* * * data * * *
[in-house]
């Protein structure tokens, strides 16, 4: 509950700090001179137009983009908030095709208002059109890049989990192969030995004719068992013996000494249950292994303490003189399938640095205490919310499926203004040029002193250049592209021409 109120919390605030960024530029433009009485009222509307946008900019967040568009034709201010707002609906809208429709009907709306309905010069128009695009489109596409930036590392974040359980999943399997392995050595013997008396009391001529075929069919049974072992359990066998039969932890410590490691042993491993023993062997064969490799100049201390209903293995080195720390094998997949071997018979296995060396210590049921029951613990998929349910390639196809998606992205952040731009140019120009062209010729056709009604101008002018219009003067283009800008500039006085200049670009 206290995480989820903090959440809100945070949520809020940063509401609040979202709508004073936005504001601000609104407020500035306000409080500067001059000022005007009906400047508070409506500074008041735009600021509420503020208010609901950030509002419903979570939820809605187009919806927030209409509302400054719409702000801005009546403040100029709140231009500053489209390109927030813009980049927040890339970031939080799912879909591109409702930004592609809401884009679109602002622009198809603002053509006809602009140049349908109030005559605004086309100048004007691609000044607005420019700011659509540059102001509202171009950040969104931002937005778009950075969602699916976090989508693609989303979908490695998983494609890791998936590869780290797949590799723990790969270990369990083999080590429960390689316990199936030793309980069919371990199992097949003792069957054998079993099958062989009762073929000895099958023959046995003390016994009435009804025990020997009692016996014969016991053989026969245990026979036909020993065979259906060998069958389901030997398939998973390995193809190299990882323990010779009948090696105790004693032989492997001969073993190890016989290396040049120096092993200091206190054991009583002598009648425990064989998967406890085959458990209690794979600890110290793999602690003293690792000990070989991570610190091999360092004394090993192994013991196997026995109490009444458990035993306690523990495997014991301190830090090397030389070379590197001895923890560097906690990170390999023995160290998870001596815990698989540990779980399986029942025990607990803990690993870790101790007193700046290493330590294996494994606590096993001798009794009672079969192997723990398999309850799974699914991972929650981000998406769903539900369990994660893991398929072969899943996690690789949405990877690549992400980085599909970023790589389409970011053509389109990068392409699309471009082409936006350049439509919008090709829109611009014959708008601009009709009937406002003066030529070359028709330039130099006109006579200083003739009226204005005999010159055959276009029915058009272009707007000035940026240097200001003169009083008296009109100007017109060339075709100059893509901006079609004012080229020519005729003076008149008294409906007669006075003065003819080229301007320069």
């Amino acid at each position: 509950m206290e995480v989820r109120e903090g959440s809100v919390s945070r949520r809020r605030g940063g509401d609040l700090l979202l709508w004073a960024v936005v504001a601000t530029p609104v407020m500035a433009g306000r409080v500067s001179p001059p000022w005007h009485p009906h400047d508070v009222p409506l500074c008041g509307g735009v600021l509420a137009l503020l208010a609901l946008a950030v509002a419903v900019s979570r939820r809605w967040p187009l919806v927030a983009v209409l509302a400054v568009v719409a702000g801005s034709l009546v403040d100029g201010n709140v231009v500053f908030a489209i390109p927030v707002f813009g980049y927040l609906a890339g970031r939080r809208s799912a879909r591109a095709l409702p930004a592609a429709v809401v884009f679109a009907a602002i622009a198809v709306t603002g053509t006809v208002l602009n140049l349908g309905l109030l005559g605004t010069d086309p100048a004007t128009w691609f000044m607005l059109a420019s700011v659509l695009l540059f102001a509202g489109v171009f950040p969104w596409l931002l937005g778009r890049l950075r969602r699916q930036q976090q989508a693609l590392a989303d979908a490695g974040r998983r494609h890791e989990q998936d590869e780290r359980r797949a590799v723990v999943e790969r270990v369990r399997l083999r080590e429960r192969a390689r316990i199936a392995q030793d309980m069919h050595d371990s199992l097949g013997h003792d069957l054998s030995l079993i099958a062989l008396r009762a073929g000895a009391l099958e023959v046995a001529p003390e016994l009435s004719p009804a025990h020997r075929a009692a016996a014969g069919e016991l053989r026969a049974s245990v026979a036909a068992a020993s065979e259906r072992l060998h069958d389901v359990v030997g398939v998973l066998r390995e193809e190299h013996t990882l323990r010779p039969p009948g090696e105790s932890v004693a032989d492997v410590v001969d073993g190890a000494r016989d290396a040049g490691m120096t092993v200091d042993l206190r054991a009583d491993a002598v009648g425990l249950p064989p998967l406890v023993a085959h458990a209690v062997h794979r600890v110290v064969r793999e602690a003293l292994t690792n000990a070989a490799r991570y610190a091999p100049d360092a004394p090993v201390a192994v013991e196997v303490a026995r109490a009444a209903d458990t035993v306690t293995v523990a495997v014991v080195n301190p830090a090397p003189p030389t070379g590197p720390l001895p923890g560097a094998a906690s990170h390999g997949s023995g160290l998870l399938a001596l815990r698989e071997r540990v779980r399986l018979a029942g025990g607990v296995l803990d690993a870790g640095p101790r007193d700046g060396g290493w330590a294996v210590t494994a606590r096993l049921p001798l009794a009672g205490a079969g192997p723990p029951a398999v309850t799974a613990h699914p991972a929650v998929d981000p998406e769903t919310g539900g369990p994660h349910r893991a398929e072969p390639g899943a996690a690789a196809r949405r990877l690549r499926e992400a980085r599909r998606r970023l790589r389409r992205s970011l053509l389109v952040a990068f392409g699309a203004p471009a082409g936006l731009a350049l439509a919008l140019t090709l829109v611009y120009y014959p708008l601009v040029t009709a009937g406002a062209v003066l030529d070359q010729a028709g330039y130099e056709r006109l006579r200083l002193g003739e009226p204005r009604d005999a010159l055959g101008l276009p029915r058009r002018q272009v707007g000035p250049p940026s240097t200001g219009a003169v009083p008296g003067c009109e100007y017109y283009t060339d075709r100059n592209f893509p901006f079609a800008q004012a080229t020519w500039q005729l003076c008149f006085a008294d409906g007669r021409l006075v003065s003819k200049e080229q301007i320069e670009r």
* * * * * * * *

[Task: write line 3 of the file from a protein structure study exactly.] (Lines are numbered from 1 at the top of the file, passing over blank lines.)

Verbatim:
């Amino acid at each position: 509950m206290e995480v989820r109120e903090g959440s809100v919390s945070r949520r809020r605030g940063g509401d609040l700090l979202l709508w004073a960024v936005v504001a601000t530029p609104v407020m500035a433009g306000r409080v500067s001179p001059p000022w005007h009485p009906h400047d508070v009222p409506l500074c008041g509307g735009v600021l509420a137009l503020l208010a609901l946008a950030v509002a419903v900019s979570r939820r809605w967040p187009l919806v927030a983009v209409l509302a400054v568009v719409a702000g801005s034709l009546v403040d100029g201010n709140v231009v500053f908030a489209i390109p927030v707002f813009g980049y927040l609906a890339g970031r939080r809208s799912a879909r591109a095709l409702p930004a592609a429709v809401v884009f679109a009907a602002i622009a198809v709306t603002g053509t006809v208002l602009n140049l349908g309905l109030l005559g605004t010069d086309p100048a004007t128009w691609f000044m607005l059109a420019s700011v659509l695009l540059f102001a509202g489109v171009f950040p969104w596409l931002l937005g778009r890049l950075r969602r699916q930036q976090q989508a693609l590392a989303d979908a490695g974040r998983r494609h890791e989990q998936d590869e780290r359980r797949a590799v723990v999943e790969r270990v369990r399997l083999r080590e429960r192969a390689r316990i199936a392995q030793d309980m069919h050595d371990s199992l097949g013997h003792d069957l054998s030995l079993i099958a062989l008396r009762a073929g000895a009391l099958e023959v046995a001529p003390e016994l009435s004719p009804a025990h020997r075929a009692a016996a014969g069919e016991l053989r026969a049974s245990v026979a036909a068992a020993s065979e259906r072992l060998h069958d389901v359990v030997g398939v998973l066998r390995e193809e190299h013996t990882l323990r010779p039969p009948g090696e105790s932890v004693a032989d492997v410590v001969d073993g190890a000494r016989d290396a040049g490691m120096t092993v200091d042993l206190r054991a009583d491993a002598v009648g425990l249950p064989p998967l406890v023993a085959h458990a209690v062997h794979r600890v110290v064969r793999e602690a003293l292994t690792n000990a070989a490799r991570y610190a091999p100049d360092a004394p090993v201390a192994v013991e196997v303490a026995r109490a009444a209903d458990t035993v306690t293995v523990a495997v014991v080195n301190p830090a090397p003189p030389t070379g590197p720390l001895p923890g560097a094998a906690s990170h390999g997949s023995g160290l998870l399938a001596l815990r698989e071997r540990v779980r399986l018979a029942g025990g607990v296995l803990d690993a870790g640095p101790r007193d700046g060396g290493w330590a294996v210590t494994a606590r096993l049921p001798l009794a009672g205490a079969g192997p723990p029951a398999v309850t799974a613990h699914p991972a929650v998929d981000p998406e769903t919310g539900g369990p994660h349910r893991a398929e072969p390639g899943a996690a690789a196809r949405r990877l690549r499926e992400a980085r599909r998606r970023l790589r389409r992205s970011l053509l389109v952040a990068f392409g699309a203004p471009a082409g936006l731009a350049l439509a919008l140019t090709l829109v611009y120009y014959p708008l601009v040029t009709a009937g406002a062209v003066l030529d070359q010729a028709g330039y130099e056709r006109l006579r200083l002193g003739e009226p204005r009604d005999a010159l055959g101008l276009p029915r058009r002018q272009v707007g000035p250049p940026s240097t200001g219009a003169v009083p008296g003067c009109e100007y017109y283009t060339d075709r100059n592209f893509p901006f079609a800008q004012a080229t020519w500039q005729l003076c008149f006085a008294d409906g007669r021409l006075v003065s003819k200049e080229q301007i320069e670009r």